So, what can we learn from Bethune’s activities? How can we translate these into a digital comms language? Here are some ideas on how you as a CEO can use your digital channels to cultivate employee engagement, instil pride and get your team behind you:

CEO Participation – the biggest lesson we can surely take from this success story is the importance for the CEO to ‘get stuck in’. It is not just about getting senior management and/or CEO ‘buy-in’ for the Intranet (or social collaboration platform). It is all about actual participation. You need to be using the same systems that your staff are using. If you use it, the rest of the organisation will follow suit (and you will gain a better understanding of any limitations and/or benefits).

CEO blog – a great way of getting the team behind you is by communicating to them. And one of the most effective ways (time/cost) of doing that is through a blog. Although slightly more time consuming than participation, CEO blogs are hugely powerful instruments that enable you to address potentially sensitive issues, cultivate enthusiasm for new projects, and communicate the management’s vision and the company’s performance.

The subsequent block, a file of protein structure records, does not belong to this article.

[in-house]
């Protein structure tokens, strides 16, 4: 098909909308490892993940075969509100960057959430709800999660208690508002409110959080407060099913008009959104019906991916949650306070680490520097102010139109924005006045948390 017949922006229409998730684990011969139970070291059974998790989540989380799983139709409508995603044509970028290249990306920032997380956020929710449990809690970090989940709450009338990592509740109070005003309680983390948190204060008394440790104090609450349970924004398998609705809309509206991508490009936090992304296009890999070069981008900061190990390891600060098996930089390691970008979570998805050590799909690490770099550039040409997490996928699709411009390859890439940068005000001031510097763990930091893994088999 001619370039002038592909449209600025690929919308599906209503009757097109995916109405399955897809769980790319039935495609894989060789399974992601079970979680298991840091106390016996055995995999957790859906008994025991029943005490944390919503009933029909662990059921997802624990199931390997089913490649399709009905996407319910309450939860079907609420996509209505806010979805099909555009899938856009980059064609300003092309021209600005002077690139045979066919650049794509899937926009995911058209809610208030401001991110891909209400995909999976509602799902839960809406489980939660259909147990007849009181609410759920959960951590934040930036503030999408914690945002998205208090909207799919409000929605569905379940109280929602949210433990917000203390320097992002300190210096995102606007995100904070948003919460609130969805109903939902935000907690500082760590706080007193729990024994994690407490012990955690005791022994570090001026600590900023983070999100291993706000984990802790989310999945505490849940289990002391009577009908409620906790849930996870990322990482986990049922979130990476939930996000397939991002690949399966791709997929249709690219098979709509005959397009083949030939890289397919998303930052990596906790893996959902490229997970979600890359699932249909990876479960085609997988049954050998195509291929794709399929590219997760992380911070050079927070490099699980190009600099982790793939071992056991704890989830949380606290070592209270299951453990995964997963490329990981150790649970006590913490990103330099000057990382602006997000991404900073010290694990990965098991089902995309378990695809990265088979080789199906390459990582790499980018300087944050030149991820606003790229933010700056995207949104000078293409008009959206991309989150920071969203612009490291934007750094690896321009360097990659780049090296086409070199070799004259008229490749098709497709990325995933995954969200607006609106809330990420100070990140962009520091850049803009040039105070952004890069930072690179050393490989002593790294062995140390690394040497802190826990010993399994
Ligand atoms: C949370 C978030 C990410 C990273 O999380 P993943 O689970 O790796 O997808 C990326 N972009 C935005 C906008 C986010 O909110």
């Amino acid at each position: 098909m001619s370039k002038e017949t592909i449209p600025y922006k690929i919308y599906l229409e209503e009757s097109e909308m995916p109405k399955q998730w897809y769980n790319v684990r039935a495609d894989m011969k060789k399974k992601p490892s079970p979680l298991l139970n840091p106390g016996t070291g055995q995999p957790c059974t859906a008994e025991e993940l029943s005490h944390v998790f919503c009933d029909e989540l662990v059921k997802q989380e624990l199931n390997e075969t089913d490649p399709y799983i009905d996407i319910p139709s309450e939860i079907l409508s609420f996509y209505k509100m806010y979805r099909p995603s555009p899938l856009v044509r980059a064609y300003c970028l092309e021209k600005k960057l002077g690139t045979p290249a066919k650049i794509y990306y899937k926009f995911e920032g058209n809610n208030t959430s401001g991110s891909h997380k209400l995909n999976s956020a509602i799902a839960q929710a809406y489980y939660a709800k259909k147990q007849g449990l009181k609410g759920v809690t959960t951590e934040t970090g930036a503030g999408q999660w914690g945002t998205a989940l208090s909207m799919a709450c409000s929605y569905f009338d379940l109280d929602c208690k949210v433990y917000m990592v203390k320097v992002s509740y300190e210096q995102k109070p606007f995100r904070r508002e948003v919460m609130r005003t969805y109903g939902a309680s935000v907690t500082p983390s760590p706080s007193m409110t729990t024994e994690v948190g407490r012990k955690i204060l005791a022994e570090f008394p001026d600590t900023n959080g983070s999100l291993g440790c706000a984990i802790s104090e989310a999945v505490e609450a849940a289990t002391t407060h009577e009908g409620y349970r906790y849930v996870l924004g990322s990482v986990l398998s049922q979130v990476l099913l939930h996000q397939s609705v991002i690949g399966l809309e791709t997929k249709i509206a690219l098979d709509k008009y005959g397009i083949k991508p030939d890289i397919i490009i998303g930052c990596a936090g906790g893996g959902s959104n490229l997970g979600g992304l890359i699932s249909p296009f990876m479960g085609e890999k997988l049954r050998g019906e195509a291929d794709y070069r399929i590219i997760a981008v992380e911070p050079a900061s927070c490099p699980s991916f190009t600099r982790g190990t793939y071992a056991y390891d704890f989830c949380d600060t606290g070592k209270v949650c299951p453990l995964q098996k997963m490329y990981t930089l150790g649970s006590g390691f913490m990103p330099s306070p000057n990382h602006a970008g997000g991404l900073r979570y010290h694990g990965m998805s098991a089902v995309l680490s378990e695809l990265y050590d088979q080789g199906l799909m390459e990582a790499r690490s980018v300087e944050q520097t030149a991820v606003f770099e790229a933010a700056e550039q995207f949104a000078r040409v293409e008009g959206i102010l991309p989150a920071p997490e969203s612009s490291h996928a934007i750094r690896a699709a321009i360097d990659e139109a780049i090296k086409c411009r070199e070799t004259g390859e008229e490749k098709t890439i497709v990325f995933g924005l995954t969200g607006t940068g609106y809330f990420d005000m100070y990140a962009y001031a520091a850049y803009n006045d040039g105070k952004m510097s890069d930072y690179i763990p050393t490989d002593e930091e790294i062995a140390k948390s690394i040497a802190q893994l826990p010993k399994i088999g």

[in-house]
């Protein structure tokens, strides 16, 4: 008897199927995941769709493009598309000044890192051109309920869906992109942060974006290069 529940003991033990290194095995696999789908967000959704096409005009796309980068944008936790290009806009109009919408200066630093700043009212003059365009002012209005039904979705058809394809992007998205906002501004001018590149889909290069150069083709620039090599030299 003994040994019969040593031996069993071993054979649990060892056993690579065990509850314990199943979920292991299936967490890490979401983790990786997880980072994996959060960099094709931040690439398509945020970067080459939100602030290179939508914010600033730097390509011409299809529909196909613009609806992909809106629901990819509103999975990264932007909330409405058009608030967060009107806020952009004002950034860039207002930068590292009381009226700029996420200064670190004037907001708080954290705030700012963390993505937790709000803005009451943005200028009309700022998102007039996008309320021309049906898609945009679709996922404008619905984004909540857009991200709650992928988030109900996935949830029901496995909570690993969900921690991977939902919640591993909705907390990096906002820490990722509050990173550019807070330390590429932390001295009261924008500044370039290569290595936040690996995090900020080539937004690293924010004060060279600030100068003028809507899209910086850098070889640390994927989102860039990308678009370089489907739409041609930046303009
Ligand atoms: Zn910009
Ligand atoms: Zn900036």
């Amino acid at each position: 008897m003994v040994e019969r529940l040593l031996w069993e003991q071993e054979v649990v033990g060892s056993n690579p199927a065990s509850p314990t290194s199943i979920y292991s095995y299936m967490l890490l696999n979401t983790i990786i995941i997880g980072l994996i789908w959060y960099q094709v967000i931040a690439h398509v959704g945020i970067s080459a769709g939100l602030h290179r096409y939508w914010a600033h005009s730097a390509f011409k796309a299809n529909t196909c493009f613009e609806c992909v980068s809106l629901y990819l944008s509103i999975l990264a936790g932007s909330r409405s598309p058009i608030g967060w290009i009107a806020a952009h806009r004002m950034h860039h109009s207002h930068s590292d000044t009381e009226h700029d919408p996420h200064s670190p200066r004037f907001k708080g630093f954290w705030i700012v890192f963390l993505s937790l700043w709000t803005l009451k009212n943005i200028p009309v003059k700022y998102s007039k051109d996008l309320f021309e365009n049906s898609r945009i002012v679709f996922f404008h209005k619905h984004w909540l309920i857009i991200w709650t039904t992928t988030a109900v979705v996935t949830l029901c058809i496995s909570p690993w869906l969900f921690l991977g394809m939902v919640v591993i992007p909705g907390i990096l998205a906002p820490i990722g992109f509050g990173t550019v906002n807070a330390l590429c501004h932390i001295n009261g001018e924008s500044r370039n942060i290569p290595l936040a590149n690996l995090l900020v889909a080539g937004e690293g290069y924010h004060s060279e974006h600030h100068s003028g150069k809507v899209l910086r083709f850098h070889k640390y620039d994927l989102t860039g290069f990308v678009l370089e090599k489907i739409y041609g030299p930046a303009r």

CEO Q&A – another very effective idea, and very easy to implement for the more social platforms, is the creation of a version of ‘prime minister question time’ or internal CEO Q&A session. Run as regularly as it suits the business, this will allow staff from all levels of the organisation to ask questions and for you to address them. Yes, this means you will sometimes face difficult issues, but the reality is they are better addressed than left to fester.